Laparoscopic resection for recurrent Crohn's disease: safety, feasibility and short-term outcomes


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Abstract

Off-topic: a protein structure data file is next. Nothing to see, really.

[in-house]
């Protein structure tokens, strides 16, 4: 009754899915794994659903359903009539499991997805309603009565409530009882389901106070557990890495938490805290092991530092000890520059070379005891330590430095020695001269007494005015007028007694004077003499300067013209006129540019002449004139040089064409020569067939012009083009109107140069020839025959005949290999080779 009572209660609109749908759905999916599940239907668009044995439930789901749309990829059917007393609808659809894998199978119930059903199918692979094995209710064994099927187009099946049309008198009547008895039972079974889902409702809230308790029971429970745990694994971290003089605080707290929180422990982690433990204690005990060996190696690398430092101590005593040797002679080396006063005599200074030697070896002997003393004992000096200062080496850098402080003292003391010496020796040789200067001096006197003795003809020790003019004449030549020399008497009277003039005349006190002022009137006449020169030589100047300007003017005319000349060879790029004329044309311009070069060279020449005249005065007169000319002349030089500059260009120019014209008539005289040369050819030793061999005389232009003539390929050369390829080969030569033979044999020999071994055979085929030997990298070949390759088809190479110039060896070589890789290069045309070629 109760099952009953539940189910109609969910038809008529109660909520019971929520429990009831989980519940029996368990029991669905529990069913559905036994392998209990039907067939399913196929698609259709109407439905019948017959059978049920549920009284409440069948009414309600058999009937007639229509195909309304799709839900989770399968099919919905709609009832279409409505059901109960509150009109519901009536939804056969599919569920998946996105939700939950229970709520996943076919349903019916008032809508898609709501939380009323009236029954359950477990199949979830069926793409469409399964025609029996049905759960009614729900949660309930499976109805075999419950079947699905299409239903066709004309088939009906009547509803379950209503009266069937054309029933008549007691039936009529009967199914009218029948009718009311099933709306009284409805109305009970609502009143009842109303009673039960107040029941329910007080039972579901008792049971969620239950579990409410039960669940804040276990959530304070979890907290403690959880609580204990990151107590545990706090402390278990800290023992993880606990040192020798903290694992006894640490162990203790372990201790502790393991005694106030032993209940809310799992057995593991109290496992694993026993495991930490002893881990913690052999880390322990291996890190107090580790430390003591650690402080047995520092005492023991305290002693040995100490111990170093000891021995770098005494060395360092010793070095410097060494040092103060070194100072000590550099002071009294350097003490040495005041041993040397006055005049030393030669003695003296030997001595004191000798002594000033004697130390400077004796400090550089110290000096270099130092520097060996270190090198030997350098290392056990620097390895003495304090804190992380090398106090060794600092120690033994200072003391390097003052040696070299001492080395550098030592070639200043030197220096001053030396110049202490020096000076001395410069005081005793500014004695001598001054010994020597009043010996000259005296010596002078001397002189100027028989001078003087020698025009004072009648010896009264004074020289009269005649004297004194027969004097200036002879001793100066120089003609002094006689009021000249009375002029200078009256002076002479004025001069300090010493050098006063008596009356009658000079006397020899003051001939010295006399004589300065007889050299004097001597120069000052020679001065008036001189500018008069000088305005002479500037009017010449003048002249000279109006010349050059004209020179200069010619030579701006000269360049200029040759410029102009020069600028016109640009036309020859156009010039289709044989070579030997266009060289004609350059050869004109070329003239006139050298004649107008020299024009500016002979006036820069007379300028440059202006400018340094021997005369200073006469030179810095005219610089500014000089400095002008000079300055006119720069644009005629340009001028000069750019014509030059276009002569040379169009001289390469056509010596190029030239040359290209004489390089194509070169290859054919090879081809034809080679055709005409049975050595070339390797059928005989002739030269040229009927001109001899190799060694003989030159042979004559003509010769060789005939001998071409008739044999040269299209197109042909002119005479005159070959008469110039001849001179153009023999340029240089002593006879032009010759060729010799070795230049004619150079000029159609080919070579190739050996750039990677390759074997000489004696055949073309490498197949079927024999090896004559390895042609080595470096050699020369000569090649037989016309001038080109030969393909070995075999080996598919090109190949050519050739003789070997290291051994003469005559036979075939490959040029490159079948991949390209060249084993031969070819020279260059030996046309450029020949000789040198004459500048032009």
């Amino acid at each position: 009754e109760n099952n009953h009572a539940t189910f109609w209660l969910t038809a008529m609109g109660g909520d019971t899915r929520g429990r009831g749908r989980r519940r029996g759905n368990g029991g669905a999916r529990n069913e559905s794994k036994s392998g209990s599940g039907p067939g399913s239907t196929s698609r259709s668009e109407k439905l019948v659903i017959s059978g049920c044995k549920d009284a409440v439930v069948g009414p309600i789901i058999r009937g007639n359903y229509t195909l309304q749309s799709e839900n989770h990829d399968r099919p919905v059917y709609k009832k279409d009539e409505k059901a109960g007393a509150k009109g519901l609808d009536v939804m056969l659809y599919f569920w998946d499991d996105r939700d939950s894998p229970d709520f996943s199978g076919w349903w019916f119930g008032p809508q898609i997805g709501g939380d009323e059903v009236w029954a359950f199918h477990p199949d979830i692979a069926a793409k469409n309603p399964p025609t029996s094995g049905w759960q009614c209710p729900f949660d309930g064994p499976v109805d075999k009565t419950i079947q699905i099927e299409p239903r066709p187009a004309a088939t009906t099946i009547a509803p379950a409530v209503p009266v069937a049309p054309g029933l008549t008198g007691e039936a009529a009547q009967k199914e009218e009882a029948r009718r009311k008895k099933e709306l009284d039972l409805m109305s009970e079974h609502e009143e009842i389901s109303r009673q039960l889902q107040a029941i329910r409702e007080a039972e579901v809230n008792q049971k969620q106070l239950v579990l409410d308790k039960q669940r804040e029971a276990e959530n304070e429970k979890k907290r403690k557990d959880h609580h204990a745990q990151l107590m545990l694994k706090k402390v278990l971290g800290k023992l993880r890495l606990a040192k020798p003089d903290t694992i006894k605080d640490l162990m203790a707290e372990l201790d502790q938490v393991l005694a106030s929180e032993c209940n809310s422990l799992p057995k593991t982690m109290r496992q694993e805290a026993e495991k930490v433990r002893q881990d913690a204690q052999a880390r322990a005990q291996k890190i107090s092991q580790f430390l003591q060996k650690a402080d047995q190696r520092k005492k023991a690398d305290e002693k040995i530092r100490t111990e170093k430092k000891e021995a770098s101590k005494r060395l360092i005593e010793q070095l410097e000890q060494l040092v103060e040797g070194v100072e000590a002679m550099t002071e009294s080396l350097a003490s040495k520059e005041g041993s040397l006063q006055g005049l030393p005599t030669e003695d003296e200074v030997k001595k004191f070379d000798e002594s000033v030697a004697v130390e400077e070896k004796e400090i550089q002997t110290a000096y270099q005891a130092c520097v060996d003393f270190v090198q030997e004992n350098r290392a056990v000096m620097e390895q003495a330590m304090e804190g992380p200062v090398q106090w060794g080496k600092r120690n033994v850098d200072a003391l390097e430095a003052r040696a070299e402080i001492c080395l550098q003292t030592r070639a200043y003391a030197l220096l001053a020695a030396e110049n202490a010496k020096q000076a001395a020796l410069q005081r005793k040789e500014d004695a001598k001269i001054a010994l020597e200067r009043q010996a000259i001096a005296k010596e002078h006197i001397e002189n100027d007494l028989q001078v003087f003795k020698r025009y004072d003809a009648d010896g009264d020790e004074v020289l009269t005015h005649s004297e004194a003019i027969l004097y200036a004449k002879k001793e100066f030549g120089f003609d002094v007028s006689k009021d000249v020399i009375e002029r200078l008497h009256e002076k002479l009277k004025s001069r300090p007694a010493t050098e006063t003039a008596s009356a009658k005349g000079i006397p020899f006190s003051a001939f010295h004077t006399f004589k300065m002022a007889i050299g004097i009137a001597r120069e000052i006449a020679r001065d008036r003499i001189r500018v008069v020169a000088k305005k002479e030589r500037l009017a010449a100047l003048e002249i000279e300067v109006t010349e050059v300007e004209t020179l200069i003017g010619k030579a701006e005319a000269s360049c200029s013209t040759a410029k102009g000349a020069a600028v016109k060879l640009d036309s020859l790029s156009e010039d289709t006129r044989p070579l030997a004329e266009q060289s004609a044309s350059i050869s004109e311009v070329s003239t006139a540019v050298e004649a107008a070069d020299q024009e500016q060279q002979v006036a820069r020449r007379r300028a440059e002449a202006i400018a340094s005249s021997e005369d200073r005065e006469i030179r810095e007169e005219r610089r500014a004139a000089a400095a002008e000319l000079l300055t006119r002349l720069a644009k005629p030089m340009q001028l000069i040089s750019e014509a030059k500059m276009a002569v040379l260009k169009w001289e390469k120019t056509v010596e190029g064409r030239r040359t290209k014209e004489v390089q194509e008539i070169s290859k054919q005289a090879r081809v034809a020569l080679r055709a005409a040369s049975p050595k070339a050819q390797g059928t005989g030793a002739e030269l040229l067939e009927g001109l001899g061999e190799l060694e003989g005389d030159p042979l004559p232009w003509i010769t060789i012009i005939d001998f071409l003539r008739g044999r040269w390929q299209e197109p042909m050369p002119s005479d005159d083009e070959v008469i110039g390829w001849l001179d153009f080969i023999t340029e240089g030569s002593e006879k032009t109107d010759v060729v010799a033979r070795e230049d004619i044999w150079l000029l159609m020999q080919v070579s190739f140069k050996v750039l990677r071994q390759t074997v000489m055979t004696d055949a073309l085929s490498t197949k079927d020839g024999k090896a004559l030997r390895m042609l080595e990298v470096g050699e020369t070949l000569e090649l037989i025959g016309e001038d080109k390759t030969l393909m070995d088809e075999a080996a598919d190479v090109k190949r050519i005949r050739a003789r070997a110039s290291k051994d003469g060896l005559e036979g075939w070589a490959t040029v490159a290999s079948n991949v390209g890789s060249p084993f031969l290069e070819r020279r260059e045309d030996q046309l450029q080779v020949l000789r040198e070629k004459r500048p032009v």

AimThe safety, feasibility and short-term outcomes of laparoscopic resection were assessed in patients with recurrent ileocolic Crohn's disease.MethodA consecutive series of patients was identified from a prospectively collated database. Data included patient demographics, previous medical and surgical treatment, operative details and postoperative course. Data from the original index open operation were collected retrospectively by review of the case notes.ResultsBetween 2005 and 2009, 27 patients [21 women, mean (range) age 31 years (16–51 years)] underwent laparoscopic resection for recurrent ileocolic Crohn's disease. All had histologically confirmed recurrent disease at the ileocolic anastomosis. Five (18.5%) patients required extended resection for Crohn's colitis, three (11.1%) had fistulating disease and one (3.4%) patient had a psoas abscess. The median (range) operative time was 110 min (70–170 min) with a conversion rate of two (7.4%) of 27 patients. The length of stay was 4 days (2–7 days) with time to return to work or full activity of 3.5 weeks (2–7 weeks).ConclusionLaparoscopic resection of recurrent ileocolic Crohn's disease is safe, feasible and associated with short-term benefits.

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